Elisha grey was born in Barnesville, Ohio in 1835. He could manage to build a working model of Morse's Telegraph before he turned 10. When he went to college he was intrigued by electricity, and his teacher told him to continue his interest in electricity and telegraphs. He gained most of his smarts from his hands. He quoted "While studying natural philosophy, it was my custom to make and carry with me into the class such apparatus as could be readily constructed and would serve to illustrate the lesson. My habit of actually constructing everything which I saw or read of so far as my facilities would allow was the best possible method of fixing the principles of its operation firmly in my mind". In 1867 Grey got his first patent for an improved telegraph relay which made itself to the varying insulation of the telegraph line. During the rest of his life he was given patents on about 70 other inventions.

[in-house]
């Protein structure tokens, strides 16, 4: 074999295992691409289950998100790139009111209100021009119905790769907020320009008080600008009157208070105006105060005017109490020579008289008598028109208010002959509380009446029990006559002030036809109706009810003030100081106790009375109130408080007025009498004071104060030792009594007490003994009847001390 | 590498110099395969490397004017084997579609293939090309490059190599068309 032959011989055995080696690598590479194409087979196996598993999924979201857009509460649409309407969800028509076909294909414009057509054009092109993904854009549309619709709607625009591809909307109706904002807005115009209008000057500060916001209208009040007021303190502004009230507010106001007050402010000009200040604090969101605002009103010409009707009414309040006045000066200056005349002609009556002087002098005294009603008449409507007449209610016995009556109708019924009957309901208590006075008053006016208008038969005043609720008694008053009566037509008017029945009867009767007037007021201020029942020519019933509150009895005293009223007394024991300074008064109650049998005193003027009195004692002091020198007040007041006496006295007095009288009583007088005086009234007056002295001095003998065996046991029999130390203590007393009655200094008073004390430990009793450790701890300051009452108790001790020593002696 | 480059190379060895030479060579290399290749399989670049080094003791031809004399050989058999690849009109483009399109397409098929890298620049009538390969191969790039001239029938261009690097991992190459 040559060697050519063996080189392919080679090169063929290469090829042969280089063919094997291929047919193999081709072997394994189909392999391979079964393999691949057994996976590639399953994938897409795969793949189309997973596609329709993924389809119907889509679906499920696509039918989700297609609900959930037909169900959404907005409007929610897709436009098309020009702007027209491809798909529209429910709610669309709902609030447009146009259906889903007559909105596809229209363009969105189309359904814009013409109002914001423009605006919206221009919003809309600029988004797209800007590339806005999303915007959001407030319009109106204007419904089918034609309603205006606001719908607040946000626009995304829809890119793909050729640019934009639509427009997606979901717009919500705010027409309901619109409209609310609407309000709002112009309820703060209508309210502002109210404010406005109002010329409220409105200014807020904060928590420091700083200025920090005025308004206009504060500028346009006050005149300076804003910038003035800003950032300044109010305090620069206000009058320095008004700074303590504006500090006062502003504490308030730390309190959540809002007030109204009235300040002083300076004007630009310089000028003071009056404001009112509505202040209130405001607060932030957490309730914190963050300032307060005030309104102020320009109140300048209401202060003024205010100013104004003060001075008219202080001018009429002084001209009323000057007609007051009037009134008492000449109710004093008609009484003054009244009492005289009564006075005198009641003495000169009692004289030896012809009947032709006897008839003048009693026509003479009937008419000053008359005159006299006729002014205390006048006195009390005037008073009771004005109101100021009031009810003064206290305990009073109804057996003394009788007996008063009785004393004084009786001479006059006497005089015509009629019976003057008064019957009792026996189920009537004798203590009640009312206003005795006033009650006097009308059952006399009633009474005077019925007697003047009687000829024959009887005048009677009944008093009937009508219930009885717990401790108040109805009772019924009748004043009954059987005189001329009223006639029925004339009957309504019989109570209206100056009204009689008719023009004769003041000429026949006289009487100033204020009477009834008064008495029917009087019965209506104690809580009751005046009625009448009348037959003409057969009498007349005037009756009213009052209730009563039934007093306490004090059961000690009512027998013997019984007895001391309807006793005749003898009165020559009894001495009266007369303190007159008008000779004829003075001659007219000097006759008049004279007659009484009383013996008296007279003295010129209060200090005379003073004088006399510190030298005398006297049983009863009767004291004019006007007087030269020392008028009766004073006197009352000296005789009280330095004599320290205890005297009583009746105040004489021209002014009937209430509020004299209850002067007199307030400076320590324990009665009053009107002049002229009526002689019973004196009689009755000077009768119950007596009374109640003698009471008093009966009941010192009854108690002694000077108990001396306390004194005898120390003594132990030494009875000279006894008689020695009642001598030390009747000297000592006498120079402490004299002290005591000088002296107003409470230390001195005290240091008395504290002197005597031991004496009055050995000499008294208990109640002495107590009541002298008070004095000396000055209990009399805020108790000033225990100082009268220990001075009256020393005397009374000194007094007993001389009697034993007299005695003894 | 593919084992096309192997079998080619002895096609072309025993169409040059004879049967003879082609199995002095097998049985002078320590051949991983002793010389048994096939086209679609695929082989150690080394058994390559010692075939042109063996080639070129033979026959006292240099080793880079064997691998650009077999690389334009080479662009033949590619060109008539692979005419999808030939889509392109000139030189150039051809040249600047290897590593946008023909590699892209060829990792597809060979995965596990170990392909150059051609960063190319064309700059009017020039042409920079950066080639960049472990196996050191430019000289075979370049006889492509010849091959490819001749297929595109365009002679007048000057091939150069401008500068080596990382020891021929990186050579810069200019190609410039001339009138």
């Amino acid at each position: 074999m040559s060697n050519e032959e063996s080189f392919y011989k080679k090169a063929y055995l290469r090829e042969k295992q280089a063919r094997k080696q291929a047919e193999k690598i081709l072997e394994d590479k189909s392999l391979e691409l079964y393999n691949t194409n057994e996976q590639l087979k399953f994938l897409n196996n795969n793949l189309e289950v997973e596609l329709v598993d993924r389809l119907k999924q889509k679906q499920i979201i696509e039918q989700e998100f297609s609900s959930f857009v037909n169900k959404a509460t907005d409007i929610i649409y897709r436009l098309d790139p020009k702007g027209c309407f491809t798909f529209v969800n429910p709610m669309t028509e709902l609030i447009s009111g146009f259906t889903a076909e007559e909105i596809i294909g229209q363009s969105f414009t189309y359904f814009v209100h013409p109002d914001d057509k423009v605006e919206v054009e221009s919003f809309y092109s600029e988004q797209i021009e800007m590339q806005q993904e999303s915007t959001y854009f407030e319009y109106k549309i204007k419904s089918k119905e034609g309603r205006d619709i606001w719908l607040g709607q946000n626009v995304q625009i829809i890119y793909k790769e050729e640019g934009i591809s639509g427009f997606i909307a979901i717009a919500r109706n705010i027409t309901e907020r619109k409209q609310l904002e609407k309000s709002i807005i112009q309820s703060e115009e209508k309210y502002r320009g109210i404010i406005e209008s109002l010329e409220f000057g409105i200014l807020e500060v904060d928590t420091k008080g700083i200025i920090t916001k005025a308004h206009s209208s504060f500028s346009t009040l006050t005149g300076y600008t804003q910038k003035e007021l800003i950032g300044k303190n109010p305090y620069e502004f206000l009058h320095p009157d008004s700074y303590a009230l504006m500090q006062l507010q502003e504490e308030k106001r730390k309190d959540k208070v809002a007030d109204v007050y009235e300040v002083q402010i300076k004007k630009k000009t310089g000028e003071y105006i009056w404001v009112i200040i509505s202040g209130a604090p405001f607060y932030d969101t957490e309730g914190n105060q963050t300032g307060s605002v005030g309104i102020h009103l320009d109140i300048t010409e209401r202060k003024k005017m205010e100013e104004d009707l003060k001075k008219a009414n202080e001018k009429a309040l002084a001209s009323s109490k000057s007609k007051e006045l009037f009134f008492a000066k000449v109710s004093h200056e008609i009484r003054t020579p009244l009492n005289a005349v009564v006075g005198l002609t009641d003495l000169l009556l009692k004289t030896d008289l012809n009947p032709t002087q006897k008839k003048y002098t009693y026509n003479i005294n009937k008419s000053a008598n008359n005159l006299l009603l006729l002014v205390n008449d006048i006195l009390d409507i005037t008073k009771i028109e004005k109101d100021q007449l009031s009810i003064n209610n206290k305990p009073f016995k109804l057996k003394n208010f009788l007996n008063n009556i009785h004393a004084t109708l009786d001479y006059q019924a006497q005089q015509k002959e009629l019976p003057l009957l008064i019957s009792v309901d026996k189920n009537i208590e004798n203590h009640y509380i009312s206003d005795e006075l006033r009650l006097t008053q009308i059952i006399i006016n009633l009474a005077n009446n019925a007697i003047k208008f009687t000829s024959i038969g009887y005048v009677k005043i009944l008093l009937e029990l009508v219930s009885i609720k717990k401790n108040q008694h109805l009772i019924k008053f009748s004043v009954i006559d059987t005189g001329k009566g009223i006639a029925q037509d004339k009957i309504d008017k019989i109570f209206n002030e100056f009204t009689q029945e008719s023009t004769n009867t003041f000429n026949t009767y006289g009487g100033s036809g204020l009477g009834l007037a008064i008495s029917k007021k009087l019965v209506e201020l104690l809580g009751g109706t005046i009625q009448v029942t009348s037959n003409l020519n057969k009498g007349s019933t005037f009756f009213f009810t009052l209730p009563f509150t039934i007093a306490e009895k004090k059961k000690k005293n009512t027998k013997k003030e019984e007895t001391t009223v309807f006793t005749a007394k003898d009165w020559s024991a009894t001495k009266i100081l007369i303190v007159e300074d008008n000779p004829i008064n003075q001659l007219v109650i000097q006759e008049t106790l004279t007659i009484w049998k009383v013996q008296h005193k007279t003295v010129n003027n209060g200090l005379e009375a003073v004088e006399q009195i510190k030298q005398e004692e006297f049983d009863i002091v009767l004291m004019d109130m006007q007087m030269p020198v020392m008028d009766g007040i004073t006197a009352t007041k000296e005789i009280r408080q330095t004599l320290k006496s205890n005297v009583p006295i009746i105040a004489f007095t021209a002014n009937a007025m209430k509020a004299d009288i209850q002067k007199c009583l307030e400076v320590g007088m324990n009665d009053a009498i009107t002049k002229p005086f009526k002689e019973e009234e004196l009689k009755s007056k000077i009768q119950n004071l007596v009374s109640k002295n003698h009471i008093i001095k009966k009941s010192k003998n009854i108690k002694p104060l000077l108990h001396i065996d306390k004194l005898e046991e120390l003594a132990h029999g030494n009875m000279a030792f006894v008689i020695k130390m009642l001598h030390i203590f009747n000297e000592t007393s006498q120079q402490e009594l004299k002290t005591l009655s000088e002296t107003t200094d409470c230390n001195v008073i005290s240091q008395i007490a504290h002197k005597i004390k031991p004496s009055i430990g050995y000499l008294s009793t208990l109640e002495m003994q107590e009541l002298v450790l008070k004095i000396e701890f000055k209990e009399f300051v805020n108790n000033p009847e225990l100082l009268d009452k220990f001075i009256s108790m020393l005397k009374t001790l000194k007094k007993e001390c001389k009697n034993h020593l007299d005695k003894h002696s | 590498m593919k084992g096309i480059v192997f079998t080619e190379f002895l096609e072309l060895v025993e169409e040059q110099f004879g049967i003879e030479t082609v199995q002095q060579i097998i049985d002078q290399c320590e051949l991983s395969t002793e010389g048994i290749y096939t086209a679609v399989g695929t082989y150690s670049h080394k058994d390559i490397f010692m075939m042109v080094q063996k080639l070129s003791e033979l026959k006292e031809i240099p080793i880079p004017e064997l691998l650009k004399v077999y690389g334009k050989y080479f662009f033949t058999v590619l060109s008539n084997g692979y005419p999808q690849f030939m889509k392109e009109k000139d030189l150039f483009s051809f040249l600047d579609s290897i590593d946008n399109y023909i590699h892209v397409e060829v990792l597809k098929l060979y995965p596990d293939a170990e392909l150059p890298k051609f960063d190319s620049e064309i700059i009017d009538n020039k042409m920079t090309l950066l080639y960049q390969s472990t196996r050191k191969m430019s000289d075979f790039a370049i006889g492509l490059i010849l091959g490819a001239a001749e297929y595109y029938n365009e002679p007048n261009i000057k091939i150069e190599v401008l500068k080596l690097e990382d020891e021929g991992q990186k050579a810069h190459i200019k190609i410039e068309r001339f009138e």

Once Grey had submitted a patent application for a multiple harmonic telegraph on February 23, 1875 and then two days later Bell submitted one for his. Bell filed a patent and Grey filed a caveat. Gray later referred to his musical telegraph devices as telephones. Unlike Bell, Gray did not document his sources; therefore, it is hard to be sure where his background knowledge came from.
This model of Bell's first telephone (right) is a duplicate of the instrument through which speech sounds were first transmitted electrically (1875). While Alexander Graham Bell and Thomas Watson worked on the harmonic telegraph at the insistent urging of Hubbard and other backers, Bell went and met Joseph Henry, the respected director of the Smithsonian Institution, who listened to Bell's ideas for a telephone and offered encouraging words. On June 2, 1875,